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Opinion: Misconceptions About Muslim Women Promote Racism, Sexism

Updated: Oct 18, 2021

*It is important to note that this article doesn’t address all misconceptions about Muslim women and it may not answer all of your questions about Islam. Please educate yourself about Islam in more ways than just reading this article.*

If you’re reading this, chances are you’re not Muslim. Although there are almost two billion Muslims worldwide, Muslims only make up about 1.1% of the United States population, so misconceptions about them are common, especially about Muslimah — women who follow Islam.

Muslimah are often ridiculed for their choice of clothing and their religious behavior. As Western observers make ignorant assumptions about Muslim women, they augment islamophobia, the fear of the Islamic religion, essentially demeaning Muslim women.

Non-Muslims Believe Hijab-Wearing Muslimah are Oppressed

Often, non-Muslims recognize a Muslim woman by way of her hijab or veil. Although people have discussed the piece of cloth countless times, there is confusion about what it represents.

While the head covering for Muslimah is called the “hijab,” the word “hijab” is never mentioned in Islam’s holy book, the Quran. In chapter 24, verse 32 of the Quran, God advises women to draw a veil over their chest and neck instead of only wrapping it around their heads as women used to when the Prophet Muhammed, Islam’s last messenger, received revelations of the Quran’s verses. Fundamentalists have explicated this instruction, and there is much debate about how Muslim women should and shouldn’t cover their bodies. While various Muslim women worldwide wear the hijab in different styles according to what they believe, others choose not to. “Just because I chose to wear the hijab, doesn’t mean I choose to represent every Muslim woman out there,” TEDx speaker Sall Beydound said at a conference.

Countless hijabis, or women who wear the hijab, wear it as a representation of their faith. However, others may wear it in “solidarity” with their culture or “because it is the normal practice in their family or community.”

Women who wear the hijab are instructed by the Quran to do so willingly and with comfort. “The Muslim woman who has been truly guided by her faith and has received a sound Islamic education does not wear hijab just because it is a custom or tradition inherited from her mother or grandmother, as some foolish men and women try to describe it with no evidence or logic whatsoever,” according to Dr. Muhammad Ali Al-Hashimi’s The Ideal Muslimah.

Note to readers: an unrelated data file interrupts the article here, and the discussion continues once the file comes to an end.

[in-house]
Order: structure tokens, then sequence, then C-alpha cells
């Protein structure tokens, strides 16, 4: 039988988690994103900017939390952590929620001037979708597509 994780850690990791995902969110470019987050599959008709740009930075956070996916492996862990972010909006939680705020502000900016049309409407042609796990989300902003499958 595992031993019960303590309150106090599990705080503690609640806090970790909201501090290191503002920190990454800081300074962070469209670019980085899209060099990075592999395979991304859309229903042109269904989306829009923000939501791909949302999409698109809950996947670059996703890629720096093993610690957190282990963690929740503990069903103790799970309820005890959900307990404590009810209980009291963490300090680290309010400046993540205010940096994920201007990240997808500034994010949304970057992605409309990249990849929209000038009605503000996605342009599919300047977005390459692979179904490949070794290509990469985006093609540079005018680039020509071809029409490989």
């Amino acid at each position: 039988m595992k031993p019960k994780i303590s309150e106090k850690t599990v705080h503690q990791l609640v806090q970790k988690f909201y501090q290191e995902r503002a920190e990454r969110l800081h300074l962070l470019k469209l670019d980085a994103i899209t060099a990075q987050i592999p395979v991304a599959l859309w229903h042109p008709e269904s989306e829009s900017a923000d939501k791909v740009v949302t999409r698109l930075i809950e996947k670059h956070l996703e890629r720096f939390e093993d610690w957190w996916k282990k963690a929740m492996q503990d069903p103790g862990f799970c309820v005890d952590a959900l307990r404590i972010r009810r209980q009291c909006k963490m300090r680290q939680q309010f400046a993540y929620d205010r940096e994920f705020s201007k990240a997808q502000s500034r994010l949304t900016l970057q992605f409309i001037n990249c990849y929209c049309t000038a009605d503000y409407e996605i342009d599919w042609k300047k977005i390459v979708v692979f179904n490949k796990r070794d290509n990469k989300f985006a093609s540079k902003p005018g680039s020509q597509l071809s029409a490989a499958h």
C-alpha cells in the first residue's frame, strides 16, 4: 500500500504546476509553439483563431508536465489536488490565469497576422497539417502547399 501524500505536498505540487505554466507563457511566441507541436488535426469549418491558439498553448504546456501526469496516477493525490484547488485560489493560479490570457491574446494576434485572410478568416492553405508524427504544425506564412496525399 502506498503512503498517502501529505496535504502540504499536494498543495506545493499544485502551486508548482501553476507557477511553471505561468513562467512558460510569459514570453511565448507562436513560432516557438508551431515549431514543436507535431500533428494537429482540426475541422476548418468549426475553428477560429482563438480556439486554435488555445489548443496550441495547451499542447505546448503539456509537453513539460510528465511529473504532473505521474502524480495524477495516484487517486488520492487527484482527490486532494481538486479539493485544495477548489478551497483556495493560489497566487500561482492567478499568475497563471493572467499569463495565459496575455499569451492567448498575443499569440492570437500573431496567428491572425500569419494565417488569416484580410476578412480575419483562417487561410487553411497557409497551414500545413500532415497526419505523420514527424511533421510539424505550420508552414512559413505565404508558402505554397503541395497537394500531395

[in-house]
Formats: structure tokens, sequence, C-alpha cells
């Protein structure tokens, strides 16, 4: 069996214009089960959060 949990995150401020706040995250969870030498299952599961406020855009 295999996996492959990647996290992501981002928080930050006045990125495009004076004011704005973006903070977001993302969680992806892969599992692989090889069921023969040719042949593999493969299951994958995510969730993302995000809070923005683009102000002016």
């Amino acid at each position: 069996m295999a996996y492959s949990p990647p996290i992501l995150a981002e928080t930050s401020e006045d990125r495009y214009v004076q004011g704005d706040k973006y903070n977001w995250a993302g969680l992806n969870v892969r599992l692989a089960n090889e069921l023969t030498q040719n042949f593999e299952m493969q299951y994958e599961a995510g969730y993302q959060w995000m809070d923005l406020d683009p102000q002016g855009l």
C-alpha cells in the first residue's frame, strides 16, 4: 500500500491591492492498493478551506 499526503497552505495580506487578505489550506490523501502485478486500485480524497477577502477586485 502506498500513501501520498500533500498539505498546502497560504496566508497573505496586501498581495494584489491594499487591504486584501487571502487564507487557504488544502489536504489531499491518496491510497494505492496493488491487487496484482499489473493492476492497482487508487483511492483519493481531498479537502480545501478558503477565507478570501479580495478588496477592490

Even though various countries mandate hijab-wearing, it is a personal choice in Islam and is simply a way of showing modesty, which the Quran addresses for both women and men. Moreover, nowhere in the Quran are men instructed to oppress women. Islam supports women’s liberation and allows them to choose whether they want to show their hair and body. Islam essentially opposes the emphasis of women’s sexual appeal and appearance, and in doing so, destructs societal beauty standards that exist today.

Islam Encourages Muslim Women’s Education

People use the broad concept of the hijab when they claim that Islam subjects Muslim women to harsh treatment and considers them inferior to men.

According to the Quran, men and women are spiritually equal and can enjoy aspects such as freedom, education, and expression (among others). In chapter 33, verse 36, the Quran clearly states identical requirements for men and women to “receive forgiveness and a great reward.” In chapter 9, verse 71 of the Quran, men, and women are considered each other’s guardians. Furthermore, here’s the Prophet Muhammad’s reminder: “Women are the Twin Halves of Men.”